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NY Rising: Nearly 2,400 LIers hit by Sandy to get $82.8M in federal funds

Bruce Di Giovanni with his son Robert in

Bruce Di Giovanni with his son Robert in front of their home on Ostend Road in Island Park. Di Giovanni received a check from NY Rising reimbursing him for Sandy-related repairs. (Dec. 17, 2013) Credit: Barry Sloan

Nearly 2,400 Long Islanders whose homes were damaged by superstorm Sandy are getting a long-awaited $82.8 million installment of federal reimbursements -- an average of $34,800 each.

The checks are the first significant distribution of cash reimbursements to help Sandy-hit homeowners pay for repairs that haven't been covered by insurance, the Federal Emergency Management Agency or other sources. Previously, only four homeowners had received reimbursement checks from NY Rising, the temporary state agency charged with dispensing federal disaster funds.

By the end of next week, Nassau County homeowners are due to receive 1,844 checks for $62.3 million, according to NY Rising. Suffolk homeowners will receive 533 checks for $20.5 million, agency officials said.

Including upstate claimants, roughly 2,500 homeowners are due to receive more than $85 million in checks.

Among the newest recipients was Bruce Di Giovanni, who received $77,269 on Monday.

"I was going to kiss the postman," said Di Giovanni, 65, a contractor whose Island Park home suffered about $100,000 in damage from the Oct. 29, 2012, storm. "I opened the mail in front of him and said, 'Holy cow, Merry Christmas, you're my Santa!' "

Not everyone was so elated. Many Long Island homeowners have expressed frustration over what they call NY Rising's delays and bureaucracy.

"I don't know what's taking so long," said Long Beach homeowner Sam Kinsley-Gallo, whose storm-wrecked three-bedroom bungalow was demolished and is being replaced by a new, elevated home. Kinsley-Gallo said she has not been told how much she will receive from NY Rising.

The reimbursement checks started going out by certified mail on Friday, and NY Rising officials said they hope they all should reach homeowners before Christmas. All homeowners who submitted complete applications before Nov. 6 will get checks in this round, officials said.

By early October, roughly 10,000 Long Islanders had submitted applications to NY Rising. About 4,400 local homeowners have received award letters, NY Rising said.

The program is still accepting applications. It requires home inspections and reviews of receipts, insurance payouts and government grants and loans to prevent homeowners from receiving duplicate benefits. Homeowners must agree not to accept duplicate benefits. Check recipients can sign the agreement online, or they can drop the paperwork off at an NY Rising office or ask for a worker to pick up the document at their residence. Homeowners can request a review if they are not satisfied with the amount they receive.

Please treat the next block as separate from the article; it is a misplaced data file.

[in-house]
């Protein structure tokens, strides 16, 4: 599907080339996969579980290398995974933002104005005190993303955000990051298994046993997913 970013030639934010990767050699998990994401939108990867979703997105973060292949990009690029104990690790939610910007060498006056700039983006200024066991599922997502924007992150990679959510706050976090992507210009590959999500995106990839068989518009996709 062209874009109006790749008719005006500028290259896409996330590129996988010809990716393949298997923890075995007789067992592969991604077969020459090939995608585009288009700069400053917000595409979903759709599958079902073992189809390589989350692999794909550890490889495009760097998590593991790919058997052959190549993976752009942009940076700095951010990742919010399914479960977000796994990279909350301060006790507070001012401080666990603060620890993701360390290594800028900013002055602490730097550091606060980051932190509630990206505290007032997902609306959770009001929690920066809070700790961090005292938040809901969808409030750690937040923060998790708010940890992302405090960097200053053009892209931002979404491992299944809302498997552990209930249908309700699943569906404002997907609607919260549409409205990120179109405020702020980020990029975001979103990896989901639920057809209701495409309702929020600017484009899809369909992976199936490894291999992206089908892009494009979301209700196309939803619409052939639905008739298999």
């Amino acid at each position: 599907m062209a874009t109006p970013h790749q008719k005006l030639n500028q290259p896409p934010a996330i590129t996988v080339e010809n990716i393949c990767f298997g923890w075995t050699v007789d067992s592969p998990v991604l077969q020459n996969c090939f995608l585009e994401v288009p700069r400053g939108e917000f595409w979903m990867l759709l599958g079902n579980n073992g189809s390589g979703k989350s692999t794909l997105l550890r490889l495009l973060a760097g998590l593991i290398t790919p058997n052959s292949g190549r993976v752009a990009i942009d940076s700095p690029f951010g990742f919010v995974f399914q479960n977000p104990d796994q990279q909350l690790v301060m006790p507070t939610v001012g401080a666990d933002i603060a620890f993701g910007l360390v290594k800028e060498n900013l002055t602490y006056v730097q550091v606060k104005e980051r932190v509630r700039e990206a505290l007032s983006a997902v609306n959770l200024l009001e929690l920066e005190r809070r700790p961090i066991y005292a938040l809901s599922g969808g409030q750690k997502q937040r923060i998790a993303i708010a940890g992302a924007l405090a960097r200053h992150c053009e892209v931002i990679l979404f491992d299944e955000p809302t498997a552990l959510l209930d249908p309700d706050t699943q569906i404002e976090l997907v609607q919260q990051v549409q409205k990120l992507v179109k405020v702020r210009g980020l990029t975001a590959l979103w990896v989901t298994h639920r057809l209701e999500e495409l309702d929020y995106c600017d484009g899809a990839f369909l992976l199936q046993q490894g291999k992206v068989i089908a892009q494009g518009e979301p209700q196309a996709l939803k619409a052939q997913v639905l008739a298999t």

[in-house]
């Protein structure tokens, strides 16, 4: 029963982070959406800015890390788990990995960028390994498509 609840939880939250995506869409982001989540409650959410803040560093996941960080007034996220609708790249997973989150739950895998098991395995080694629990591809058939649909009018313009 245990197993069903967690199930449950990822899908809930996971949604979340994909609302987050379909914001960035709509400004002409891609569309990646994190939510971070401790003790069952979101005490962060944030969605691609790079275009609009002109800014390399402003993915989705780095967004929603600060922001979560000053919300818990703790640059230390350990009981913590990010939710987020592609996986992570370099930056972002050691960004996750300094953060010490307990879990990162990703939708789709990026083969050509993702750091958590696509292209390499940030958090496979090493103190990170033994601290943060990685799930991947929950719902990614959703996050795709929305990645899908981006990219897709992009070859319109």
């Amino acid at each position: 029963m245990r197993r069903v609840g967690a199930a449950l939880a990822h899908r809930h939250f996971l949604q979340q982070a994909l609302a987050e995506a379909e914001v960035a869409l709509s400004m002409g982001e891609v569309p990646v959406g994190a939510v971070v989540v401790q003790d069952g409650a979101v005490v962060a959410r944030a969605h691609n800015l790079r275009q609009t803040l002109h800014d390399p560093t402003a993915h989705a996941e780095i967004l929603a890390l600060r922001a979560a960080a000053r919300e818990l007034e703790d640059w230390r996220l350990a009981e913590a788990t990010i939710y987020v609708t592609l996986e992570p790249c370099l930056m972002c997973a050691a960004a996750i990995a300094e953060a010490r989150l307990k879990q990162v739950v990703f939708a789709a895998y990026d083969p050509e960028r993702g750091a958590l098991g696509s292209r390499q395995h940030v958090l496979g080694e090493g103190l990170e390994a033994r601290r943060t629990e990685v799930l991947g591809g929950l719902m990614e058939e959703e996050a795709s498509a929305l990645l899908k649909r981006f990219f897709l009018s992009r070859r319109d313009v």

Homeowners who submit applications now are getting inspections within a week, officials said.

Long Island is expected to receive most of the $484.3 million in federal funds allocated to New York homeowners whose reconstruction costs were not covered by insurance or assistance from FEMA after superstorm Sandy, and tropical storms Irene and Lee in 2011.

Nassau County homeowners are expected to receive $369 million; $82 million is set for reimbursing Suffolk County homeowners, according to Seth Diamond, Gov. Andrew M. Cuomo's director of storm recovery. Homeowners can expect to receive an average check of $110,000 to $120,000 by the time all reimbursements are made, according to NY Rising.

The cash assistance comes from the first allocation of community block grant funds from the U.S. Department of Housing and Urban Development. Homeowners in New York are set to receive $838 million to pay for housing needs, with 80 percent of the funds going to Long Island and to Rockland County. New York City is covered under a separate $1.7 billion program.

It's common for federal block grant funds to take more than a year to reach storm-damaged homeowners, but local and state governments can reduce delays by planning ahead for disasters and coordinating well with the federal government, said Gavin Smith, executive director of the Department of Homeland Security's Coastal Hazards Center of Excellence.

"A part of good planning is being prepared to administer grants and having the staff and wherewithal to do that," Smith said.

Legis. Dave Denenberg (D-Merrick), who has been fielding calls from constituents seeking help with reconstruction, said it's a relief to learn that checks are starting to reach homeowners.

"After 14 months, it's nice to see some movement," Denenberg said. "None of us should feel comfortable until everyone's back in their home and they've been reimbursed and their contractors have been paid."

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